A Letter to Jacob

April 2, 2019.

Dear Jacob,

This is our fist year to celebrate April 2, also known as Autism Awareness Day. I want to be clear that we are choosing to celebrate you, not your diagnosis. In my mind, those are two very different things. You are so much more than your diagnosis.

I would feel a fraud if we spent today celebrating the fact that you were diagnosed with Autism. In some ways, I feel as if Autism has robbed us of parts of your infancy and toddlerhood that we will never get back. Instead of planning for play dates and birthday parties, we were making travel arrangements for doctor appointments and arranging for all kinds of therapies. Instead of worrying about how I’m going to feel when you begin Kindergarten, I worry about when you’ll start Kindergarten.

I won’t celebrate Autism, but I’ll celebrate you.

I celebrate being chosen as your mom, and I know your dad feels the same way. We cannot imagine life without you in it. I celebrate your cheerfulness and curiosity. I celebrate the giggles and the smiles. I celebrate your constant babbling and even the crying. I celebrate how you’re able to go up and down your slide and the privilege it is to see you play with us in our home.

I won’t celebrate Autism, but I’ll celebrate you.

My biggest hope is that the behaviors that deemed you “Autistic” become behaviors of the past. I hope to hear you speak enough words that we get to conversate. I hope you spend more time in our world, and less time in your own. I hope you make friends and get the privilege of being friends with those around you. Cognitively, I pray that you are capable of doing so much more than people expect you to do.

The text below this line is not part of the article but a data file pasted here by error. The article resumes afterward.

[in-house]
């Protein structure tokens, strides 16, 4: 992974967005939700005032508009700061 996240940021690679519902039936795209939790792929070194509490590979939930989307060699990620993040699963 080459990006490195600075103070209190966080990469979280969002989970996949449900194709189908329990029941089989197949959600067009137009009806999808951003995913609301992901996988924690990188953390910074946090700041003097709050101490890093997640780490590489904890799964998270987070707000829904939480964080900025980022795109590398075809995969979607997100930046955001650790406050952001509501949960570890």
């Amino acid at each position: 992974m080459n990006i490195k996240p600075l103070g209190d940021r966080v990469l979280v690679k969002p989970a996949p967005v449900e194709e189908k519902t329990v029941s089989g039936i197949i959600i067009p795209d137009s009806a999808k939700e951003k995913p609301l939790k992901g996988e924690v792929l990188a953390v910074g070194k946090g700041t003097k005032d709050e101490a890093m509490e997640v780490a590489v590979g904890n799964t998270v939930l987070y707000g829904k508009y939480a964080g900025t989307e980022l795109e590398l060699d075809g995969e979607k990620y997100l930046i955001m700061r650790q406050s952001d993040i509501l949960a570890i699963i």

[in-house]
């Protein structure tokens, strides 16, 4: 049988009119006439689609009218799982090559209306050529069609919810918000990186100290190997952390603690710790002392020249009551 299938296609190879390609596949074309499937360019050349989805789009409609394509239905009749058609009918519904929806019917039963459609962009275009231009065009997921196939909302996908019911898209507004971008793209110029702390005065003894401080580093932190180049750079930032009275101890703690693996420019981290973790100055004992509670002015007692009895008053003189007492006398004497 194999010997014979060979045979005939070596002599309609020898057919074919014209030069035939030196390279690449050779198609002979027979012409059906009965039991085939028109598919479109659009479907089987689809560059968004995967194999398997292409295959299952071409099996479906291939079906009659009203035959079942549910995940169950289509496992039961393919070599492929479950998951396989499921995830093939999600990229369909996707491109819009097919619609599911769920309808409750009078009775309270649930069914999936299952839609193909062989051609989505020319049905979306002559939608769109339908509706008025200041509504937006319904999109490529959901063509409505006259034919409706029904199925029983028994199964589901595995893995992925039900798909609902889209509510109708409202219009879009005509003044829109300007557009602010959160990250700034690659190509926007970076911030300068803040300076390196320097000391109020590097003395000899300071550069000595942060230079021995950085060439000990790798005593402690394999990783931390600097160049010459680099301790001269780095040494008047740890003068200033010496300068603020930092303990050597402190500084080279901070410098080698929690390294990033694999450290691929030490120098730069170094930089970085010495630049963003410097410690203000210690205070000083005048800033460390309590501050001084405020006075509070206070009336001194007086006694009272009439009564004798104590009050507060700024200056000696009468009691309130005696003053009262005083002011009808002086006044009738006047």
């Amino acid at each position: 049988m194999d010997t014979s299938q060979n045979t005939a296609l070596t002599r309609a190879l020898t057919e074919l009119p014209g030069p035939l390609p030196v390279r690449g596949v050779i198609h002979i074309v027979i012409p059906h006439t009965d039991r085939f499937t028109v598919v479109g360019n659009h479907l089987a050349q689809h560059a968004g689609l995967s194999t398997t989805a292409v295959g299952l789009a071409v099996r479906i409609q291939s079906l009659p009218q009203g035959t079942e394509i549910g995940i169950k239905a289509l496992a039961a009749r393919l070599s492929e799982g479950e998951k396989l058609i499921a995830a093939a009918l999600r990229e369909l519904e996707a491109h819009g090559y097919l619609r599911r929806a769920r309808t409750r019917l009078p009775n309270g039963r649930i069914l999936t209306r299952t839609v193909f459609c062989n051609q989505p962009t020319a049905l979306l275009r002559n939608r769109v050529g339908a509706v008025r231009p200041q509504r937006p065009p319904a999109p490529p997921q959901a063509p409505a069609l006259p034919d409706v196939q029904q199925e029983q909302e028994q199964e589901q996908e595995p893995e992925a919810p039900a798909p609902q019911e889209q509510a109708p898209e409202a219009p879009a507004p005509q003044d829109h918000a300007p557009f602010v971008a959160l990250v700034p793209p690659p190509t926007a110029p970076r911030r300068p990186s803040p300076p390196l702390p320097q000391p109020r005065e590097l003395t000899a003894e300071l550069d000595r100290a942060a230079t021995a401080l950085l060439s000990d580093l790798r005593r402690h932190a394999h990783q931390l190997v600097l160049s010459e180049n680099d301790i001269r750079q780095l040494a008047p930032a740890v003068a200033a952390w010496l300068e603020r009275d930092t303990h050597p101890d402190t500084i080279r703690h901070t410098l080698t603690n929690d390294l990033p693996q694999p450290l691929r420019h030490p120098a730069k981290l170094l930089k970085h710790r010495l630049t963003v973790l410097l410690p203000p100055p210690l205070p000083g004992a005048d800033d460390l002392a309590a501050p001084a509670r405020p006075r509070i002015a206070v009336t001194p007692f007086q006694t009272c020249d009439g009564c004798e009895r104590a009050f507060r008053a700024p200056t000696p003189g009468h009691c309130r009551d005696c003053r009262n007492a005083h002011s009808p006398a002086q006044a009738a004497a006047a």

I won’t celebrate Autism, but I’ll celebrate you.

I made the entire family blue shirts for us to wear today. In your honor, we will wear them proudly. Not because we are proud of the diagnosis, but because we are proud of you. We wear blue to advocate for the lives that have been turned upside down because of Autism. We wear blue to bring attention to the growing rates of Autism and to encourage specialists, doctors, politicians, and policy-makers to help us answer the questions most parents have: How did this happen? Why did this happen? What do I do now?

I won’t celebrate Autism, but I’ll celebrate you.

There will be people who read this letter and feel sorry for us. Save us your pity, and instead join us in demanding that we all do our part to understand this diagnosis on a medical level. There will be people who read this letter and won’t understand why I refuse to celebrate Autism. I suppose it’s the same reason that most parents are jumping for joy when doctors deliver scary news. There will be people who read this letter and think Autism isn’t a death sentence. I agree that our circumstances could definitely be worse, but they could also be better. Despite what pop culture might have you believe Autism isn’t always quirky, funny or completely innocent. For some families, Autism is dangerous, frightening and completely heart-wrenching.

I won’t celebrate Autism, but I’ll celebrate you. Everyday we celebrate you.

Signed with love, Kat.

Advertisements

2 thoughts on “A Letter to Jacob

Leave a Reply

Fill in your details below or click an icon to log in:

WordPress.com Logo

You are commenting using your WordPress.com account. Log Out /  Change )

Google photo

You are commenting using your Google account. Log Out /  Change )

Twitter picture

You are commenting using your Twitter account. Log Out /  Change )

Facebook photo

You are commenting using your Facebook account. Log Out /  Change )

Connecting to %s